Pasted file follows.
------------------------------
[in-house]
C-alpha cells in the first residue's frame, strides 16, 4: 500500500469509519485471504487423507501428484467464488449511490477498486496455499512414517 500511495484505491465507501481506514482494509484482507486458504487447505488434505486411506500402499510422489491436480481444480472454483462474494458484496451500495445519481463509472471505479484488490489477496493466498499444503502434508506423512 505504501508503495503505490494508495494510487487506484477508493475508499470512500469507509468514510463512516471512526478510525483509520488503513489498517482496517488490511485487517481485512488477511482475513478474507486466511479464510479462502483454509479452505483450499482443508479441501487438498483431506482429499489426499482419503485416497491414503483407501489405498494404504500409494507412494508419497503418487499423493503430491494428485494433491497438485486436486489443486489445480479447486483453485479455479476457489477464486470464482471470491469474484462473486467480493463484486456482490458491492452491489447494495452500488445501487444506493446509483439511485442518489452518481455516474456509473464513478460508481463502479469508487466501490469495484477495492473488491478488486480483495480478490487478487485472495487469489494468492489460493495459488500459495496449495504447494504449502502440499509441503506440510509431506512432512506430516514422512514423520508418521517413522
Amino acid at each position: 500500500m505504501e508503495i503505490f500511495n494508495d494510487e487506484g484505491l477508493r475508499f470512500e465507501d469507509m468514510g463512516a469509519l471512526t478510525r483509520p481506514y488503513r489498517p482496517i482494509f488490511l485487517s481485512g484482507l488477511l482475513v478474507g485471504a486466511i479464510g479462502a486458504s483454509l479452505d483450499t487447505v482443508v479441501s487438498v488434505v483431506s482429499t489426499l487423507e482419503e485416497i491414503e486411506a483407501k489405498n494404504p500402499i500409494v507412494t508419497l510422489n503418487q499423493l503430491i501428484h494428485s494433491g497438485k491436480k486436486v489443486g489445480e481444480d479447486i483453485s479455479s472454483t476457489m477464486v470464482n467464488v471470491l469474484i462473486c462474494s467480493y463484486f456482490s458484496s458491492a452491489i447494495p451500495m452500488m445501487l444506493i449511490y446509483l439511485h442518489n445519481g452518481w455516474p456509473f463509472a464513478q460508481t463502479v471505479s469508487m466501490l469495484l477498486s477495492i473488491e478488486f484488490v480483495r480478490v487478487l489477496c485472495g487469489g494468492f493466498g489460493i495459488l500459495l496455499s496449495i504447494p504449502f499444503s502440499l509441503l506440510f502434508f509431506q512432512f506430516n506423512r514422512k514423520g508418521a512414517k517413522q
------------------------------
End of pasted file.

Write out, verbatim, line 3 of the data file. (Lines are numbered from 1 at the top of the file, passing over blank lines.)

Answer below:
Amino acid at each position: 500500500m505504501e508503495i503505490f500511495n494508495d494510487e487506484g484505491l477508493r475508499f470512500e465507501d469507509m468514510g463512516a469509519l471512526t478510525r483509520p481506514y488503513r489498517p482496517i482494509f488490511l485487517s481485512g484482507l488477511l482475513v478474507g485471504a486466511i479464510g479462502a486458504s483454509l479452505d483450499t487447505v482443508v479441501s487438498v488434505v483431506s482429499t489426499l487423507e482419503e485416497i491414503e486411506a483407501k489405498n494404504p500402499i500409494v507412494t508419497l510422489n503418487q499423493l503430491i501428484h494428485s494433491g497438485k491436480k486436486v489443486g489445480e481444480d479447486i483453485s479455479s472454483t476457489m477464486v470464482n467464488v471470491l469474484i462473486c462474494s467480493y463484486f456482490s458484496s458491492a452491489i447494495p451500495m452500488m445501487l444506493i449511490y446509483l439511485h442518489n445519481g452518481w455516474p456509473f463509472a464513478q460508481t463502479v471505479s469508487m466501490l469495484l477498486s477495492i473488491e478488486f484488490v480483495r480478490v487478487l489477496c485472495g487469489g494468492f493466498g489460493i495459488l500459495l496455499s496449495i504447494p504449502f499444503s502440499l509441503l506440510f502434508f509431506q512432512f506430516n506423512r514422512k514423520g508418521a512414517k517413522q